Vacuum bag layup process

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Well-Known Member
Log Member
Nov 6, 2012
Marshall, MN
I noticed on the Raptor aircraft videos that their vacuum bagging process is two steps. The 1st step is the outer skin and the core. The 2nd step is the inner skin. On other videos I've seen most people seem to vacuum bag the outer skins, inner skins, and core all in one step. Is there a certain reason for one process over the other?


Super Moderator
Staff member
Log Member
Oct 18, 2003
Saline Michigan
Is there a certain reason for one process over the other?

Usually, you can put the layer against the mold without wrinkling, regardless of the shape. The core can be harder to bend and fit up such that it lays nicely in the mold, but can usually be made to work in combination with the mold side fabric. But if the core is a little off, then the inner skin can be real trouble, and it either does not want to lay in or it wrinkles. Wrinkles are particularly band.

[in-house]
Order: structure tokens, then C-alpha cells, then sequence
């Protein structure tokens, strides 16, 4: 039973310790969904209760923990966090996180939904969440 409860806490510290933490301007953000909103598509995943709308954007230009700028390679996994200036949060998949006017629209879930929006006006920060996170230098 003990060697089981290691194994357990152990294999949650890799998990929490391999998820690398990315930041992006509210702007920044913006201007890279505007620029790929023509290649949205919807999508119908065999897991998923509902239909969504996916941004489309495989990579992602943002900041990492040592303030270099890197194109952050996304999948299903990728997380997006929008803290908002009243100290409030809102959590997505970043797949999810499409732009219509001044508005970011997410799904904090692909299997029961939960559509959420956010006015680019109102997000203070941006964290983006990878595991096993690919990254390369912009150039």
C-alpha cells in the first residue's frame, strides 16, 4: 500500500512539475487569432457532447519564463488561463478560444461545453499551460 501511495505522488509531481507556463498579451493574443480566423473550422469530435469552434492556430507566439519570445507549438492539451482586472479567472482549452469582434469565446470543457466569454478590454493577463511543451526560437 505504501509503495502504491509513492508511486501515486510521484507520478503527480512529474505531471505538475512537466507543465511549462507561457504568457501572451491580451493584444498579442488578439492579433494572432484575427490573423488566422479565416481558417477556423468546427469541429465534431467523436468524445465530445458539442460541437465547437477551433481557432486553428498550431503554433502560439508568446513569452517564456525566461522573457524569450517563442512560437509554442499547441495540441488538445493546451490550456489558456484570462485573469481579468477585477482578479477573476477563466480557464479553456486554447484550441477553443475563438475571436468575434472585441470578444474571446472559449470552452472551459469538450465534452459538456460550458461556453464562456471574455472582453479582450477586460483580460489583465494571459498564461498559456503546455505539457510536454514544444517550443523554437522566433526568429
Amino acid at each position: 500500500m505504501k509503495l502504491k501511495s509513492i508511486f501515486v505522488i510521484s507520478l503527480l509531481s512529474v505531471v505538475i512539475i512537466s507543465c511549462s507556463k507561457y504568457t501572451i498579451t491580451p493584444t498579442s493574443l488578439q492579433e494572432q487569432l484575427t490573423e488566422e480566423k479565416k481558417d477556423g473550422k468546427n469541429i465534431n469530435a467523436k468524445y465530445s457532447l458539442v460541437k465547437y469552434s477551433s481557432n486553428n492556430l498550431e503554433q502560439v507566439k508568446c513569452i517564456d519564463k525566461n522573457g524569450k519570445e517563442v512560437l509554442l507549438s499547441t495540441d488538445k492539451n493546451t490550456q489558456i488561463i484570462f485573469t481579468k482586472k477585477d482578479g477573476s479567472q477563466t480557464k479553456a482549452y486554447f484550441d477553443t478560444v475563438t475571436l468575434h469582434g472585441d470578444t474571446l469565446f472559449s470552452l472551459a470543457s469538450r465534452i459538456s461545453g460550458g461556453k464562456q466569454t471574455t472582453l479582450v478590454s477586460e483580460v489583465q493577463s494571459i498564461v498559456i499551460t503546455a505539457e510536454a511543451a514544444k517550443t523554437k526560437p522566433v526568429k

For things like wing skins, you can usually do both skins and the core in one shot. In things like tightly curved and/or compound curved surfaces, you end up doing the part in two, or sometimes in three bag sessions. It is all a meter of being able to get the various layers to all settle down flat. If not, you build in more than one session.

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